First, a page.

Welcome everyone, to a Retro Rambles review of an old-school WWF event! In this edition, we’re going to cover the 03/10/1997 edition of Raw, episode #200, which you can find on the WWE Network here.
We’re going to be breaking down the show segment-by-segment, giving our overall thoughts and opinions, as well as the match results, for your reading pleasure. Be sure to look for the “must-see TV” icon throughout the review, as we’ll be placing said icon atop every segment that we highly recommend.
Have some thoughts on this particular show? Send ’em our way on Twitter, @TheRumbleRamble. If you’d like to hear an audio review of this show, you can find one on our Patreon here.
The Debut of Raw is War
This particular episode was the debut of the “Raw is War” branding, including a new name for the show, a new theme song, new television graphics, improved pyro, and the first appearance of the legendary Titantron. WWF really spent a lot of money to improve the quality of Raw, making the presentation of the show something special for its time.
We’re also less than two weeks away from WrestleMania 13, meaning the Attitude Era is almost in full swing, which is why we decided to start with this particular episode of Raw for our Retro Rambles review series.
Sycho Sid and The Undertaker Join Forces… For Now.
Sycho Sid made his way to the ring with the WWF Championship around his waist to kick off the show. Jim Ross met him there for an interview, which isn’t really Sid’s strong suit but is somehow entertaining nonetheless.
Sid rambled loudly about nothing, but the gist of what he was trying to say was that he refused to team with The Undertaker later in the evening. Sid and Taker are set to face off for the WWF Championship at WrestleMania in 13 days.
The Undertaker made his way to the ring to respond, telling Sid that his logic didn’t make any sense (which is true, Sid never made any sense at any point in his career). Taker said that he would be sure nothing happened to Sid tonight because Sid being injured would mean no title opportunity for Taker at WrestleMania, something he was not willing to let happen.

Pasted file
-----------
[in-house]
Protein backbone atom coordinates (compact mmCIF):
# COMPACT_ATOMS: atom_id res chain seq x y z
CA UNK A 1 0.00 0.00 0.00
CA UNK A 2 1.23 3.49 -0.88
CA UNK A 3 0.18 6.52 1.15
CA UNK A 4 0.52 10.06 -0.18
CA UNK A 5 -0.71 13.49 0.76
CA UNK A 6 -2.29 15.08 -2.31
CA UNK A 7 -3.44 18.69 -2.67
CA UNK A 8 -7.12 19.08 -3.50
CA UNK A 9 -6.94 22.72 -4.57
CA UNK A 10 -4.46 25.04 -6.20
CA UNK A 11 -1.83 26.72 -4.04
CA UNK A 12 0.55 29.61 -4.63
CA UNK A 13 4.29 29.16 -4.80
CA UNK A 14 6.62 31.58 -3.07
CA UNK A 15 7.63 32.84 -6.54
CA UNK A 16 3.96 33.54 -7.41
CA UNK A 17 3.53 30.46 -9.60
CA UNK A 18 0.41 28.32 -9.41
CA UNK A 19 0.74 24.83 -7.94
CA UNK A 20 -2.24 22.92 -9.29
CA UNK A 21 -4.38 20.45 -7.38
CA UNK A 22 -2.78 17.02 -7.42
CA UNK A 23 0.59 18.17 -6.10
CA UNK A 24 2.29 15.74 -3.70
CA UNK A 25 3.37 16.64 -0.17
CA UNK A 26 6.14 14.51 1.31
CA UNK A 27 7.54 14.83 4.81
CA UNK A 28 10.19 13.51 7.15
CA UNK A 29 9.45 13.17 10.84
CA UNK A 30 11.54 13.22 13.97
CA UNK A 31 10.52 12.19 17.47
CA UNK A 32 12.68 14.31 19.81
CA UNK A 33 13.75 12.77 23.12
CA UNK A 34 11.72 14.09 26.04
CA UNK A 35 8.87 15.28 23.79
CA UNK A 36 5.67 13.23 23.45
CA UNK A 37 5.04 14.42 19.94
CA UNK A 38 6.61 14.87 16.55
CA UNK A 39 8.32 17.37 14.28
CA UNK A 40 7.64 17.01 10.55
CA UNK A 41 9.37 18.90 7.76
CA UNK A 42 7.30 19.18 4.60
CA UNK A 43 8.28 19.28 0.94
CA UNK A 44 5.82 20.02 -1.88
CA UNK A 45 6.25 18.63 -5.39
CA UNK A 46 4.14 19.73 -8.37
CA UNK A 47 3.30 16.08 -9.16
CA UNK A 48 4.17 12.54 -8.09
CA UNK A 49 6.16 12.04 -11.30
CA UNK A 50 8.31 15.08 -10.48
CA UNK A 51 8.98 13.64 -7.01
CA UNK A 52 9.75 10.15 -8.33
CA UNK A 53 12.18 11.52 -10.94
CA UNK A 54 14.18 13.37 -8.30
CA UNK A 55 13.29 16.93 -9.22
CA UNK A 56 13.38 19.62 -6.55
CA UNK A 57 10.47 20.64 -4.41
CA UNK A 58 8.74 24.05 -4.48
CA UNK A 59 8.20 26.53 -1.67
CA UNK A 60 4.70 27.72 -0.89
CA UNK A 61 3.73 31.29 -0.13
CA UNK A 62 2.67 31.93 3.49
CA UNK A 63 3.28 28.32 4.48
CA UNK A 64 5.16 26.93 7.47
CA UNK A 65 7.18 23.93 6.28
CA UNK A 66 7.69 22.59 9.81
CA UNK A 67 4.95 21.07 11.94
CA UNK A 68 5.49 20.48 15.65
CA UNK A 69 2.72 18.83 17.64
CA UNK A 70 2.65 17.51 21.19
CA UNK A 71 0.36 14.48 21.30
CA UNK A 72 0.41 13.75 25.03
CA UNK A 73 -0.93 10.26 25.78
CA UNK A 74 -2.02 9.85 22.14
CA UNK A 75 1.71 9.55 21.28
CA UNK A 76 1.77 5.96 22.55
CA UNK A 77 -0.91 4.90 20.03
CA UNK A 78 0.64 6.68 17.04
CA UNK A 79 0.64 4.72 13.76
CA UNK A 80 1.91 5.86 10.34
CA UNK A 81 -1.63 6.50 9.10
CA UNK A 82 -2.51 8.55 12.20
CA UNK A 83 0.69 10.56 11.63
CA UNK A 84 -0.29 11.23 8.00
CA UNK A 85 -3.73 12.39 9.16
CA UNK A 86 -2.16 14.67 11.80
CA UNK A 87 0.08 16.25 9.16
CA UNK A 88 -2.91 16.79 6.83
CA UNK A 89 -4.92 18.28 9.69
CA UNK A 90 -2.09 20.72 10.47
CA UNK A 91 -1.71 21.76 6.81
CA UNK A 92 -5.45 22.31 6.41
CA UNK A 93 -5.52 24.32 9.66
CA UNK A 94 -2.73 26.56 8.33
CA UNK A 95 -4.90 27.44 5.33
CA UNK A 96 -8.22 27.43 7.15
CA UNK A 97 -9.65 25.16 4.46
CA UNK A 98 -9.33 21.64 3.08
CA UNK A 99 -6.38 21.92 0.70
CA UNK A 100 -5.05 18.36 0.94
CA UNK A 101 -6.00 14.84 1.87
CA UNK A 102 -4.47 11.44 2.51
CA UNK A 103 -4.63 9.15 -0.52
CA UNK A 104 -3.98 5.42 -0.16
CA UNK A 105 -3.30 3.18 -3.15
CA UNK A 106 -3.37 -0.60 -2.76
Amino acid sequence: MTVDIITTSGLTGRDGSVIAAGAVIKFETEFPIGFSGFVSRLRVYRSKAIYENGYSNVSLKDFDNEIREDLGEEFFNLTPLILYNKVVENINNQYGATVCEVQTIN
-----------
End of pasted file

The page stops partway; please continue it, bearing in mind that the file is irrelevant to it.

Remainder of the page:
Paul Bearer joined the party, accompanied by Mankind and Vader, Sid and Undertaker’s opponents for the evening. Paul accused Taker and Sid of being afraid of Mankind and Vader, which led to all four men exchanging blows. The segment closed with Sid and Taker facing off and apparently agreeing to join forces.
Rocky Maivia (c) vs. Tony Roy
Rocky Maivia, the Intercontinental Champion, defeated Tony Roy in a non-title match. Vince McMahon butchered Tony Roy’s name on commentary so many times that we have no idea how it’s actually pronounced.
Bob Backlund, The Iron Sheik, and The Sultan (Rikishi) attempted to distract Rocky during the bout by throwing insults his way from atop the stage, but Rocky got the win via a crossbody from the top rope despite their presence.
After the match, Rocky laid out The Sultan, who attempted a sneak attack on the soon-to-be-great one, but did not succeed. Rocky and The Sultan will be facing off for the IC Title at WrestleMania 13.
Winner: Rocky Maivia
Heavy Metal, Pentagon, and Pierroth vs. Hector Garza, Latin Lover, and Octagon
These six men did some tremendous lucha things throughout this match, but the constant distractions that weren’t related to this segment kept it from being as great as it could have been.
WWE used this segment to promote other things on the show by way of giant graphics appearing on-screen while the action in the ring was taking place. Jerry Lawler made a ton of jokes about AAA and ECW stars being less talented than the WWF Superstars, which didn’t help things.
Chyna, who had yet to be named Chyna, was also escorted out of the crowd during this match. The commentary team talked about her for more than a few minutes, even throwing back video highlights of her previous appearances on WWF TV, completely disregarding the match taking place. At one point, Brian Pillman appeared on the screen and cut a promo hyping his return. Any and everything was discussed during this match, everything except the match itself.
Heavy Metal, Pentagon, and Pierroth got the win in what was truly a missed opportunity to counter WCW’s amazing cruiserweight division.
Winner: Heavy Metal, Pentagon, and Pierroth
Ahmed Johnson vs. Roy Raymond
Ahmed Johnson, the most padded man in the history of pro wrestling, defeated Roy Raymond in a quick squash match via the Pearl River Plunge.
During the match, The Nation of Domination attempted to intimidate Ahmed by watching the bout from the stage but failed to have much of an effect on him at all.
Ahmed called upon two more padded men, The Legion of Doom, to even the odds, setting up a street fight between The Nation of Domination vs. Ahmed Johnson and The Legion of Doom for WrestleMania.
Winner: Ahmed Johnson
The British Bulldog and Owen Hart (c) vs. The New Blackjacks